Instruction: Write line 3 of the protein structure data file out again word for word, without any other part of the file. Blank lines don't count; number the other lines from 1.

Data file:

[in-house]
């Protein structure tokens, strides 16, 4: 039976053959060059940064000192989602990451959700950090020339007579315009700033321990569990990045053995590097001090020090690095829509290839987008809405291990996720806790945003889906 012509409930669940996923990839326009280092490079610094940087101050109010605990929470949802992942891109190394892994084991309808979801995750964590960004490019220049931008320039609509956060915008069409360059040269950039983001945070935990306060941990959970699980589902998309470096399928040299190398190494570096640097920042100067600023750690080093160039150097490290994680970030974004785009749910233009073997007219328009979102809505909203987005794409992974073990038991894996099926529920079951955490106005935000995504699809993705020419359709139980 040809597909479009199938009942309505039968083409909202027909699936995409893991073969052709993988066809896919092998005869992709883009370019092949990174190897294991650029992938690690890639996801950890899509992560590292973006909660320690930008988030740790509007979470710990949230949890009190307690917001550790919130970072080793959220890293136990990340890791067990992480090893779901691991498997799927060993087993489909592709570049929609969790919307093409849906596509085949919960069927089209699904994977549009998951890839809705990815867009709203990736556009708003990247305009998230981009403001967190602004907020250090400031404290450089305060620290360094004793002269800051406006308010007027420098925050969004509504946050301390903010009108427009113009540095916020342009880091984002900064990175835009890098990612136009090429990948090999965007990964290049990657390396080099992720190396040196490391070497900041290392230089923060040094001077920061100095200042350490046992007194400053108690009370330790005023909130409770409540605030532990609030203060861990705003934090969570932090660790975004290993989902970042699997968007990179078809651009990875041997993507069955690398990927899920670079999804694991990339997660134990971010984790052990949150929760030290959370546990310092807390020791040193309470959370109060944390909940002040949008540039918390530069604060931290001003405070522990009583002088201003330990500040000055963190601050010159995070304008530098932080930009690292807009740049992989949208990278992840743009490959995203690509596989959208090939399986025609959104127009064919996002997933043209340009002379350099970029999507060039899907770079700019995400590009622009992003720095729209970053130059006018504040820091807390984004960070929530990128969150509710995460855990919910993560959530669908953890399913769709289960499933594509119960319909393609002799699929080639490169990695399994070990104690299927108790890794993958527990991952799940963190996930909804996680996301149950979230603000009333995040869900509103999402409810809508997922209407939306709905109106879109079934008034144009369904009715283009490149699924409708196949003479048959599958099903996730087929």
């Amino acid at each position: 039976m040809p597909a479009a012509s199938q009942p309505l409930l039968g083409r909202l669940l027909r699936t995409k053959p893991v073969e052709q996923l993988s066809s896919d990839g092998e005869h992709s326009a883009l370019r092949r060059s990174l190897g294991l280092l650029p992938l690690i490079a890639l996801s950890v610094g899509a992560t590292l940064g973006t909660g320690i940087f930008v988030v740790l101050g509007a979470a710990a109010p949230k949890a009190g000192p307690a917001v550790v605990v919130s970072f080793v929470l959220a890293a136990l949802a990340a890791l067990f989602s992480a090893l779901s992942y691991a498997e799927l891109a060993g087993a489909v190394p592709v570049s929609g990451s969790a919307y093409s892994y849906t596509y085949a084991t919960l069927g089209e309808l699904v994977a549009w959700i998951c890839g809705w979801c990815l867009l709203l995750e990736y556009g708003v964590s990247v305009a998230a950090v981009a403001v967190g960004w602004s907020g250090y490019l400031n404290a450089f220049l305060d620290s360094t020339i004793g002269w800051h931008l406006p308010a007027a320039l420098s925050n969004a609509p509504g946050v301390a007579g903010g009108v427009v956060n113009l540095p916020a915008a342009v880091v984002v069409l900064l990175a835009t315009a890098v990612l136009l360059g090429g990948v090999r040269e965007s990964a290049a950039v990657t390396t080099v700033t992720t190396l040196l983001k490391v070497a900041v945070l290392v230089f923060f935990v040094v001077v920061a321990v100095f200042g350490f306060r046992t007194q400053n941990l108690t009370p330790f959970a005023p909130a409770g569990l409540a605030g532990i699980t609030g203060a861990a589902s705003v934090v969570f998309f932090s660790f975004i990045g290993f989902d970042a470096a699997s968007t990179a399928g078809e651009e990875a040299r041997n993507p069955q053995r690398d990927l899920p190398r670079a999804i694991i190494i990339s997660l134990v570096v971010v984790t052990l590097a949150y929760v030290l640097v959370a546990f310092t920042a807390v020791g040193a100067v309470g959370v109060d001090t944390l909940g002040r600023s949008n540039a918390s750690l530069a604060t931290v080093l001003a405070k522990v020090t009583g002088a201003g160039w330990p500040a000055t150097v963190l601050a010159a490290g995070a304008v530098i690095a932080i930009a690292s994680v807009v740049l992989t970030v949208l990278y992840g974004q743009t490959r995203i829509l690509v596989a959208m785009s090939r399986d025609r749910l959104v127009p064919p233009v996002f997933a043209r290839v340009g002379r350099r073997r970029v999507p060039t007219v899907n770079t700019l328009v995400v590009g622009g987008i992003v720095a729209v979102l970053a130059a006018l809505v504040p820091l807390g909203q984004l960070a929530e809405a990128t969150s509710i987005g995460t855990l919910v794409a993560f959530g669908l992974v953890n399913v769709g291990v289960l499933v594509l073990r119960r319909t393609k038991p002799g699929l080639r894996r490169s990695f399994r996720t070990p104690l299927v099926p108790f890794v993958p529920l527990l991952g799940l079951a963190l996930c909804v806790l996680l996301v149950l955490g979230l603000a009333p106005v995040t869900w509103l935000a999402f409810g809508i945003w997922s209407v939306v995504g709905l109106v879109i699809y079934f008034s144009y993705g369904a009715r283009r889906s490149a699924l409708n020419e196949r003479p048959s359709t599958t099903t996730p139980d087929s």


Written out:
């Amino acid at each position: 039976m040809p597909a479009a012509s199938q009942p309505l409930l039968g083409r909202l669940l027909r699936t995409k053959p893991v073969e052709q996923l993988s066809s896919d990839g092998e005869h992709s326009a883009l370019r092949r060059s990174l190897g294991l280092l650029p992938l690690i490079a890639l996801s950890v610094g899509a992560t590292l940064g973006t909660g320690i940087f930008v988030v740790l101050g509007a979470a710990a109010p949230k949890a009190g000192p307690a917001v550790v605990v919130s970072f080793v929470l959220a890293a136990l949802a990340a890791l067990f989602s992480a090893l779901s992942y691991a498997e799927l891109a060993g087993a489909v190394p592709v570049s929609g990451s969790a919307y093409s892994y849906t596509y085949a084991t919960l069927g089209e309808l699904v994977a549009w959700i998951c890839g809705w979801c990815l867009l709203l995750e990736y556009g708003v964590s990247v305009a998230a950090v981009a403001v967190g960004w602004s907020g250090y490019l400031n404290a450089f220049l305060d620290s360094t020339i004793g002269w800051h931008l406006p308010a007027a320039l420098s925050n969004a609509p509504g946050v301390a007579g903010g009108v427009v956060n113009l540095p916020a915008a342009v880091v984002v069409l900064l990175a835009t315009a890098v990612l136009l360059g090429g990948v090999r040269e965007s990964a290049a950039v990657t390396t080099v700033t992720t190396l040196l983001k490391v070497a900041v945070l290392v230089f923060f935990v040094v001077v920061a321990v100095f200042g350490f306060r046992t007194q400053n941990l108690t009370p330790f959970a005023p909130a409770g569990l409540a605030g532990i699980t609030g203060a861990a589902s705003v934090v969570f998309f932090s660790f975004i990045g290993f989902d970042a470096a699997s968007t990179a399928g078809e651009e990875a040299r041997n993507p069955q053995r690398d990927l899920p190398r670079a999804i694991i190494i990339s997660l134990v570096v971010v984790t052990l590097a949150y929760v030290l640097v959370a546990f310092t920042a807390v020791g040193a100067v309470g959370v109060d001090t944390l909940g002040r600023s949008n540039a918390s750690l530069a604060t931290v080093l001003a405070k522990v020090t009583g002088a201003g160039w330990p500040a000055t150097v963190l601050a010159a490290g995070a304008v530098i690095a932080i930009a690292s994680v807009v740049l992989t970030v949208l990278y992840g974004q743009t490959r995203i829509l690509v596989a959208m785009s090939r399986d025609r749910l959104v127009p064919p233009v996002f997933a043209r290839v340009g002379r350099r073997r970029v999507p060039t007219v899907n770079t700019l328009v995400v590009g622009g987008i992003v720095a729209v979102l970053a130059a006018l809505v504040p820091l807390g909203q984004l960070a929530e809405a990128t969150s509710i987005g995460t855990l919910v794409a993560f959530g669908l992974v953890n399913v769709g291990v289960l499933v594509l073990r119960r319909t393609k038991p002799g699929l080639r894996r490169s990695f399994r996720t070990p104690l299927v099926p108790f890794v993958p529920l527990l991952g799940l079951a963190l996930c909804v806790l996680l996301v149950l955490g979230l603000a009333p106005v995040t869900w509103l935000a999402f409810g809508i945003w997922s209407v939306v995504g709905l109106v879109i699809y079934f008034s144009y993705g369904a009715r283009r889906s490149a699924l409708n020419e196949r003479p048959s359709t599958t099903t996730p139980d087929s």